TAMPA — On social media, he is Zchronik, hard-partying amateur rapper who croons about drugs and sex and using a knife to slash the face of a fist-fighting foe.
In a Tampa courtroom Thursday afternoon, he was George Zachary Chronister, a suit-wearing defendant, the son of Hillsborough County Sheriff Chad Chronister, charged with slashing and stabbing a man after a 2017 brawl.
Chronister, 24, was in court for a stand your ground hearing. His attorney invoked the state’s controversial self-defense law to argue that Chronister feared death or great bodily harm when he used a knife to attack Phillip Manzi, a fellow young musician, late one night in 2017 outside a New Tampa restaurant.
If a judge accepts the self-defense claim, the aggravated battery charge Chronister faces will be dismissed.
The defendant, donning a black suit jacket and purple tie, sat quietly at a defense table beside his attorney, Ronald Darrigo, for the duration of the four-hour hearing in Hillsborough Circuit Court. His mother, who was divorced from Sheriff Chad Chronister before their son turned 2, sat behind him. The sheriff did not attend.
Those testifying included Manzi, who recalled the events that led to the bloody brawl and said he merely watched as two other men fought before Chronister attacked him.
Manzi, 23, his voice barely audible at times, appeared timid, gazing down through bold-framed glasses as he spoke.
It all started over music, he said. He and a few friends are part of a musical group, known as ATOSS DACCO. (The first part is an acronym meaning Alternative To Out of School Suspension. The latter part is the name of a local drug treatment program.)
The group recorded a number of rap songs with Chronister.
A beef arose when Chronister released some of the songs without giving his friends credit, the witnesses said. A war of words raged on Twitter.
On Feb. 26, 2017, Chronister and another man, Micah Puckett, phoned Matthew Cerro, another ATOSS DACCO member. They challenged him to a fight, first asking him to meet in a Lutz park, Cerro testified.
In the video call, Cerro said, Puckett flashed a gun.
They later showed up at Oakley’s Grille on Bruce B. Downs Boulevard, where Cerro and Manzi worked in the kitchen. The business had just closed and a small crowd gathered outside as Puckett stepped out of a car, brandishing a chain. In the driver’s seat, Chronister waited.
Cerro said he wanted a fair fight, with no weapons. He and Puckett touched hands, then squared off, exchanging blows.
An experienced fighter, Cerro had trained as a wrestler and mixed martial artist. He quickly overwhelmed Puckett, he said, pinning him to the ground. Puckett bled as he struggled to break free.
Cerro told the court that he began "talking trash," as he often does in fights. He hurled obscenities at Chronister, he said, ridiculing him for not helping his friend.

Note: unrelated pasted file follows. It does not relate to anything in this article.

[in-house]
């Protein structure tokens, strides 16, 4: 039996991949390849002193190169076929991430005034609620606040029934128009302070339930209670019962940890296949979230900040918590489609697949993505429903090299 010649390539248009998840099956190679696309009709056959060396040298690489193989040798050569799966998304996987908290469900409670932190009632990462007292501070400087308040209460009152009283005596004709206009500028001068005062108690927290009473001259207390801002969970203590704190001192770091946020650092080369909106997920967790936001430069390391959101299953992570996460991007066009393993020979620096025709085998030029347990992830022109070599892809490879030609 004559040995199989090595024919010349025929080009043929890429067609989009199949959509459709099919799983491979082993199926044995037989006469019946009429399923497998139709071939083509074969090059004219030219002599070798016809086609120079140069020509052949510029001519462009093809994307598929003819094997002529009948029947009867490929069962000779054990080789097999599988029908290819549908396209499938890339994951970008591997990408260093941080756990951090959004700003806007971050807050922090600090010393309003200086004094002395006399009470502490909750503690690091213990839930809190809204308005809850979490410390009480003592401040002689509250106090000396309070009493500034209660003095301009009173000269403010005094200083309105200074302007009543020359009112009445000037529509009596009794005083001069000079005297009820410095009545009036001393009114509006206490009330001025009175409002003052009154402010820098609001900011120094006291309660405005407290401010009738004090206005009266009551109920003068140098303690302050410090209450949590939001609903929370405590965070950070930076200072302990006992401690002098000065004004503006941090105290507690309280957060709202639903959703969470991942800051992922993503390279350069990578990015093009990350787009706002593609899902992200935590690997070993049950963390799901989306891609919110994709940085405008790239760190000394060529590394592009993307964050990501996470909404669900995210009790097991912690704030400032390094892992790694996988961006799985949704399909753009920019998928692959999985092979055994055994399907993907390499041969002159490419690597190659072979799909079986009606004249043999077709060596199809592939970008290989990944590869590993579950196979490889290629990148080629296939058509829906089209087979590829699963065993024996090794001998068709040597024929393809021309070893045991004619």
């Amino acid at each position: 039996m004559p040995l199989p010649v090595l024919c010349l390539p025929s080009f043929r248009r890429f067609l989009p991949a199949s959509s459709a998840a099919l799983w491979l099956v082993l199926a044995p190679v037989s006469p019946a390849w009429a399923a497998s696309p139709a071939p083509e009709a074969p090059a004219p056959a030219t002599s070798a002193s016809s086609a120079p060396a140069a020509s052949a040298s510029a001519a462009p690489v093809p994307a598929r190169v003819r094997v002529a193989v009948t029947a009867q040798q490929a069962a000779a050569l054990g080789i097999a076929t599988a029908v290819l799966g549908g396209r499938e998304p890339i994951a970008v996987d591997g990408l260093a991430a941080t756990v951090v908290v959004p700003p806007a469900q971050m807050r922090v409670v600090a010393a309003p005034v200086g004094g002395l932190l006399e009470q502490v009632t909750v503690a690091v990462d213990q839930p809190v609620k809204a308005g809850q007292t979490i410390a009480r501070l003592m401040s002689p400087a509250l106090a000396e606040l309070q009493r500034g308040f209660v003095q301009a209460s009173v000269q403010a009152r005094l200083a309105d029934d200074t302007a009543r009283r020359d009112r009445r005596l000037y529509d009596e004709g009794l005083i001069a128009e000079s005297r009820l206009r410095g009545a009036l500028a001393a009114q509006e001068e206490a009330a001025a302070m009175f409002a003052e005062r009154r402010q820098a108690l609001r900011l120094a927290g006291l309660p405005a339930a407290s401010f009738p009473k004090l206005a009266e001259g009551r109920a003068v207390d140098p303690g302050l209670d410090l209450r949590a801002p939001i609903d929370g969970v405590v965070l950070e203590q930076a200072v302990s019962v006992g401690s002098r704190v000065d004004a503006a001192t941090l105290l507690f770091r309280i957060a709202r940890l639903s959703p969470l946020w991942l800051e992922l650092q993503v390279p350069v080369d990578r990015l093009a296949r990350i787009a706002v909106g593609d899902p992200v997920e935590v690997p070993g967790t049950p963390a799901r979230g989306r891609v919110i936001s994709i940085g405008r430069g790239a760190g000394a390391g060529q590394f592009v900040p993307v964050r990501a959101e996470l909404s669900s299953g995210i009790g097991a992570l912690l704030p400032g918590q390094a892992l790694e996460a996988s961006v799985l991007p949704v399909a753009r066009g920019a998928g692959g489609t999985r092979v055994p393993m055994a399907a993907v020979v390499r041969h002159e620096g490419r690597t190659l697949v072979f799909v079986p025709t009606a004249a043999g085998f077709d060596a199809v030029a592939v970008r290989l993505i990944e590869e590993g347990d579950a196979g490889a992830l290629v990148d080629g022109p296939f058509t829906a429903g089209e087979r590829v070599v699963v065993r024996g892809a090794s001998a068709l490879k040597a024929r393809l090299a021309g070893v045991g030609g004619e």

As the minute-long tussle wound down, Chronister stepped out of the car. He had a knife in his hand, Manzi said.
"I said, ‘What are you doing?’ " Manzi said. " ‘This is a fair fight. Why do you have a knife out?’ "
With his phone, Manzi began to record a video. Prosecutor Travis Mellish repeatedly played that video in court.
The recording, which lasts just seconds, shows Cerro grappling with Puckett on the ground in the darkened parking lot as Chronister steps closer. A blade is visible in his left hand.
Manzi is heard shouting.
"What … are you going to do?" he says. "Nothing!"
Chronister then lunges toward the camera with his hand raised. The image goes dark.
Manzi denied voicing any threats or trying to scare Chronister. He said he wasn’t involved in the fight, and did not plan on fighting anyone. He only began recording the video when he saw the knife.
"There was no not seeing it," he testified. "It was a big knife in his hand. And he was walking toward my friend."
The blade made a bloody streak down Manzi’s right cheek. He dropped his phone and grabbed Chronister, who began trying to stab him "anywhere he could," he said.
Cuts marked Manzi’s fingers and his side. A single deep puncture wound penetrated his right shoulder blade and collapsed a lung.
Doctors have told him he will forever have a scar below his right eye.
Police later arrested Chronister at home.
At the time of the fight, his father was a colonel with the Hillsborough County Sheriff’s Office. He was still several months from being appointed as the county’s top law enforcement officer.
The Hillsborough State Attorney’s Office, which prosecutes cases from the Sheriff’s Office, bowed out of this one, citing a conflict of interest.
Mellish, the prosecutor, works for the Office of Sarasota State Attorney Ed Brodsky.
Circuit Judge Christopher Nash scheduled a hearing Tuesday to hear closing arguments from both sides.
Contact Dan Sullivan at firstname.lastname@example.org or (813) 226-3386.